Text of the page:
The Memoir of a West Indian Padre, 'From the Islands of the Sea'

From the Islands of the Sea.pdf

Description

The published account of a padre, Alfred Horner, who served with the 9th Battalion of the British West Indies Regiment, based on his diary and articles written for the Nassau Tribune. It was published in 1919. To read the text, please click the source above.

Context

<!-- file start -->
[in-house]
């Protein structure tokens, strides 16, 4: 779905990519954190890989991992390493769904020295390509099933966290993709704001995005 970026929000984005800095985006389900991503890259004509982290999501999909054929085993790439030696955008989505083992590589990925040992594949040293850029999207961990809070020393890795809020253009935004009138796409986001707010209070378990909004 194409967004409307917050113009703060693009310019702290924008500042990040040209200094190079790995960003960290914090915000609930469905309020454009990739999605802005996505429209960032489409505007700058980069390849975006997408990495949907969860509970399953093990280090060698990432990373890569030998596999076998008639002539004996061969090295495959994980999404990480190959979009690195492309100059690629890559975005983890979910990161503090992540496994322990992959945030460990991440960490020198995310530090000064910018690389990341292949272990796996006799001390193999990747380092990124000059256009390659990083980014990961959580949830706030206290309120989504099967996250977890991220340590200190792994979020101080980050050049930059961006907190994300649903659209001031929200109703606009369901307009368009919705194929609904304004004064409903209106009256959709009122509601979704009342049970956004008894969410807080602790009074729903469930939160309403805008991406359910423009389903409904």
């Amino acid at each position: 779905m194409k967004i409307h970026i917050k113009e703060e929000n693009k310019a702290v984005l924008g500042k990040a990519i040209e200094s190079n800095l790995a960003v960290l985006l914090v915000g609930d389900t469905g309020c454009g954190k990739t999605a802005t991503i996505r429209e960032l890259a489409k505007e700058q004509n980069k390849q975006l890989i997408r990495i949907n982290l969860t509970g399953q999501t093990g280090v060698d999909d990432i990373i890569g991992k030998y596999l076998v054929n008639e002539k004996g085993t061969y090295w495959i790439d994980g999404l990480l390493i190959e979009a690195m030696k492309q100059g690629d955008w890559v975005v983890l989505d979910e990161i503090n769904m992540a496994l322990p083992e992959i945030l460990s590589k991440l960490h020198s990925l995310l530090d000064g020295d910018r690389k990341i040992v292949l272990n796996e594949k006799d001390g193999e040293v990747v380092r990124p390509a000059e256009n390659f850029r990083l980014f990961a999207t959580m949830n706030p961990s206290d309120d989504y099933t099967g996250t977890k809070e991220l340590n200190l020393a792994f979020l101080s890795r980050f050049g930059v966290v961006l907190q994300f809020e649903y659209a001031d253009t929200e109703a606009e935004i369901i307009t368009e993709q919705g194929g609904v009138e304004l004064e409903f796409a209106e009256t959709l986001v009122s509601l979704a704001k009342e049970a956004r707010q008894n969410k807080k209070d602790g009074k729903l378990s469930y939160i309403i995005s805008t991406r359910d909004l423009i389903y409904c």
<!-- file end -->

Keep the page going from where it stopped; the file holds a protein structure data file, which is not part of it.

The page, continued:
From the Islands of the Sea falls somewhere between anthropological study, biography and autobiography, a collection of essays and observations, full of anecdotes and commentary about the West Indian men with whom he served and his own personal reflections. Horner was a mediator of the West Indian experience in France, chaperoning his men in his capacity as army chaplain and negotiating how he in turn represented their experience to his readers. In ‘The Landing’, Horner described how the men reacted to their arrival in Britain. ‘“Lawd, what is dis!” was their frequent exclamation, a remark which is always singularly expressive when really heard from the lips of one of our boys'. Horner’s description of the awe-struck West Indian men embodied the deep connection they felt with Britain and how overwhelmed they were to arrive in the Mother Country. This was not because the men had not seen such a country or city before; many of them had worked in the United States and seen New York. Instead: 'It was the awe-inspiring thought, almost incapable of being understood by the non-colonial, that here at last was England, that this was their first view of that wonderful “Mother-land” of which they had heard and read ever since they had been children, that great mother, whose children they were, whose flag they served under, and whose quarrel they had in loyalty made their own'. As an Englishman living in the colonies, Horner’s own pride at the extent of the influence of his home country penetrates this description; his own homecoming provoking a level of jingoism not often seen in the rest of his text.